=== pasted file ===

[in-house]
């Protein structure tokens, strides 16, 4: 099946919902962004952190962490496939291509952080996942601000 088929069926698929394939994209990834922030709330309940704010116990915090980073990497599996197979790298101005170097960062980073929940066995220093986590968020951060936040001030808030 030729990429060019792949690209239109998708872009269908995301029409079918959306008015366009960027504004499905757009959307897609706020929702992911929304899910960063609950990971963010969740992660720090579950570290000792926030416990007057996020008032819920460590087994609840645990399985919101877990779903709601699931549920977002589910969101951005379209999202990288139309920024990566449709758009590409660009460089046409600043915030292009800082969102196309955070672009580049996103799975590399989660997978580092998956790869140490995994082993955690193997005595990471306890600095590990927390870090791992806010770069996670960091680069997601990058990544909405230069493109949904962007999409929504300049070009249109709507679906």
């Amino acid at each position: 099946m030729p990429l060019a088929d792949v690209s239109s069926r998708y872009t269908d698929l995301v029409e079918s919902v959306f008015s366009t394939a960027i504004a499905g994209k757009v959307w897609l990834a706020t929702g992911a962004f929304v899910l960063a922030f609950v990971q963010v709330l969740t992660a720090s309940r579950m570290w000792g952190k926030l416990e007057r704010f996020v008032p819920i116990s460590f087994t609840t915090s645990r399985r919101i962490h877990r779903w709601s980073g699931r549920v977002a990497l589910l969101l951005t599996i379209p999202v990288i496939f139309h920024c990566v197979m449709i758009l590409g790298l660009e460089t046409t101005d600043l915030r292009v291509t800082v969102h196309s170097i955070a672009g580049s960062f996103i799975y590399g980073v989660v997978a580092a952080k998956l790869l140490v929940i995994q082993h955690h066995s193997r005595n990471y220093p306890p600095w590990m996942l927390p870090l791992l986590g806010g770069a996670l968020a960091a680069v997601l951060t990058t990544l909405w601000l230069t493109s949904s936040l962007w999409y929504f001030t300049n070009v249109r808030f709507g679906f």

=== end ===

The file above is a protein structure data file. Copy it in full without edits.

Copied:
[in-house]
């Protein structure tokens, strides 16, 4: 099946919902962004952190962490496939291509952080996942601000 088929069926698929394939994209990834922030709330309940704010116990915090980073990497599996197979790298101005170097960062980073929940066995220093986590968020951060936040001030808030 030729990429060019792949690209239109998708872009269908995301029409079918959306008015366009960027504004499905757009959307897609706020929702992911929304899910960063609950990971963010969740992660720090579950570290000792926030416990007057996020008032819920460590087994609840645990399985919101877990779903709601699931549920977002589910969101951005379209999202990288139309920024990566449709758009590409660009460089046409600043915030292009800082969102196309955070672009580049996103799975590399989660997978580092998956790869140490995994082993955690193997005595990471306890600095590990927390870090791992806010770069996670960091680069997601990058990544909405230069493109949904962007999409929504300049070009249109709507679906």
């Amino acid at each position: 099946m030729p990429l060019a088929d792949v690209s239109s069926r998708y872009t269908d698929l995301v029409e079918s919902v959306f008015s366009t394939a960027i504004a499905g994209k757009v959307w897609l990834a706020t929702g992911a962004f929304v899910l960063a922030f609950v990971q963010v709330l969740t992660a720090s309940r579950m570290w000792g952190k926030l416990e007057r704010f996020v008032p819920i116990s460590f087994t609840t915090s645990r399985r919101i962490h877990r779903w709601s980073g699931r549920v977002a990497l589910l969101l951005t599996i379209p999202v990288i496939f139309h920024c990566v197979m449709i758009l590409g790298l660009e460089t046409t101005d600043l915030r292009v291509t800082v969102h196309s170097i955070a672009g580049s960062f996103i799975y590399g980073v989660v997978a580092a952080k998956l790869l140490v929940i995994q082993h955690h066995s193997r005595n990471y220093p306890p600095w590990m996942l927390p870090l791992l986590g806010g770069a996670l968020a960091a680069v997601l951060t990058t990544l909405w601000l230069t493109s949904s936040l962007w999409y929504f001030t300049n070009v249109r808030f709507g679906f």